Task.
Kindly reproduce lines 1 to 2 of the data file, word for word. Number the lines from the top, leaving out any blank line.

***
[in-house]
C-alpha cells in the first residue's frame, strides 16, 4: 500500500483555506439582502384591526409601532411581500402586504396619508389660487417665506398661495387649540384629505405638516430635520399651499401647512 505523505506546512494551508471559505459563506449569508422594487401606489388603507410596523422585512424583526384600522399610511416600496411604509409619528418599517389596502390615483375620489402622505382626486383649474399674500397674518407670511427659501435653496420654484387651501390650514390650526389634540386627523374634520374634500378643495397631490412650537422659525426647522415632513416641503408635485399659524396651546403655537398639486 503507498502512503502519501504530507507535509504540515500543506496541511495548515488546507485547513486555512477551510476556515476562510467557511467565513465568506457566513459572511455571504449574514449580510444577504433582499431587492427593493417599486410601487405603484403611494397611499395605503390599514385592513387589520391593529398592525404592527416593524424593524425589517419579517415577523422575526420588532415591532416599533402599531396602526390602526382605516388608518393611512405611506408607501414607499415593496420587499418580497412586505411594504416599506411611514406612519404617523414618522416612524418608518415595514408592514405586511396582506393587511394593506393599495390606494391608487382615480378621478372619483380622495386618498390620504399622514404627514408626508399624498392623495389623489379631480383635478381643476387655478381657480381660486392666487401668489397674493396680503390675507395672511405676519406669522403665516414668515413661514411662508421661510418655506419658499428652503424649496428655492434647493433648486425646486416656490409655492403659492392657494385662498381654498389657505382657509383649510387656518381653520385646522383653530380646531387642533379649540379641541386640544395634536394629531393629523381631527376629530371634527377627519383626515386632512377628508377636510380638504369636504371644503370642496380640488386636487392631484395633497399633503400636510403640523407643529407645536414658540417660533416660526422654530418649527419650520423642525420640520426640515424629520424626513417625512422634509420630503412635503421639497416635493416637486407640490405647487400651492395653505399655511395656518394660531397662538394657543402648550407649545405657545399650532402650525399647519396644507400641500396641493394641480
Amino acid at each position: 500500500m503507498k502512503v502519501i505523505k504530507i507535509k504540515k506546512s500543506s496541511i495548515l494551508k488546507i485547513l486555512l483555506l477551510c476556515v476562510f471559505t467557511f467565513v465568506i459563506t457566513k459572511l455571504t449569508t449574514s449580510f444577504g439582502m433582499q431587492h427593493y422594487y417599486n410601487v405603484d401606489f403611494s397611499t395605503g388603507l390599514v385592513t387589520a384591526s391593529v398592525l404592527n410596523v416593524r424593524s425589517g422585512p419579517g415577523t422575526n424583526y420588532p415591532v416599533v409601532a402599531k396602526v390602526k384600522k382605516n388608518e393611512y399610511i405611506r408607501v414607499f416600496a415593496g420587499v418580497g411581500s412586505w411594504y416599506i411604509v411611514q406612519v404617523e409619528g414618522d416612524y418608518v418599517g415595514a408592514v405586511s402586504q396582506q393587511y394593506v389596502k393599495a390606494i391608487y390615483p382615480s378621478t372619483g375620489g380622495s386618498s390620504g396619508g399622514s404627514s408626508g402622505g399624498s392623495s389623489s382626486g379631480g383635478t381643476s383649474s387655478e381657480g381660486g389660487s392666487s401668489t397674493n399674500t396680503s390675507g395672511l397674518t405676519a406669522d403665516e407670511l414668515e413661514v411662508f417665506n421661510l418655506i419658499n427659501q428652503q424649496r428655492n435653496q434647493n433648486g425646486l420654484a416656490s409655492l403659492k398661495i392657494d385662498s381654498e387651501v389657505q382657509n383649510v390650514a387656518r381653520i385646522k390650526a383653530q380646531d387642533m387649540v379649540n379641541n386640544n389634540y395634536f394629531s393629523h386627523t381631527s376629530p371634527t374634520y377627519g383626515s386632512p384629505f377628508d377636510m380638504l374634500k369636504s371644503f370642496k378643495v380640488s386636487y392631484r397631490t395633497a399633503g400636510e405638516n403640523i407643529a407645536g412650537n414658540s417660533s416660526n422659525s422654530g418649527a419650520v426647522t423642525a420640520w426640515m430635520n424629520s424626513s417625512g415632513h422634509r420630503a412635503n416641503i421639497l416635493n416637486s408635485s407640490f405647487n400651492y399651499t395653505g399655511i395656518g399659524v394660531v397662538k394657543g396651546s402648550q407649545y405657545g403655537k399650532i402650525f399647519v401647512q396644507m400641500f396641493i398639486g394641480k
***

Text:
[in-house]
C-alpha cells in the first residue's frame, strides 16, 4: 500500500483555506439582502384591526409601532411581500402586504396619508389660487417665506398661495387649540384629505405638516430635520399651499401647512 505523505506546512494551508471559505459563506449569508422594487401606489388603507410596523422585512424583526384600522399610511416600496411604509409619528418599517389596502390615483375620489402622505382626486383649474399674500397674518407670511427659501435653496420654484387651501390650514390650526389634540386627523374634520374634500378643495397631490412650537422659525426647522415632513416641503408635485399659524396651546403655537398639486 503507498502512503502519501504530507507535509504540515500543506496541511495548515488546507485547513486555512477551510476556515476562510467557511467565513465568506457566513459572511455571504449574514449580510444577504433582499431587492427593493417599486410601487405603484403611494397611499395605503390599514385592513387589520391593529398592525404592527416593524424593524425589517419579517415577523422575526420588532415591532416599533402599531396602526390602526382605516388608518393611512405611506408607501414607499415593496420587499418580497412586505411594504416599506411611514406612519404617523414618522416612524418608518415595514408592514405586511396582506393587511394593506393599495390606494391608487382615480378621478372619483380622495386618498390620504399622514404627514408626508399624498392623495389623489379631480383635478381643476387655478381657480381660486392666487401668489397674493396680503390675507395672511405676519406669522403665516414668515413661514411662508421661510418655506419658499428652503424649496428655492434647493433648486425646486416656490409655492403659492392657494385662498381654498389657505382657509383649510387656518381653520385646522383653530380646531387642533379649540379641541386640544395634536394629531393629523381631527376629530371634527377627519383626515386632512377628508377636510380638504369636504371644503370642496380640488386636487392631484395633497399633503400636510403640523407643529407645536414658540417660533416660526422654530418649527419650520423642525420640520426640515424629520424626513417625512422634509420630503412635503421639497416635493416637486407640490405647487400651492395653505399655511395656518394660531397662538394657543402648550407649545405657545399650532402650525399647519396644507400641500396641493394641480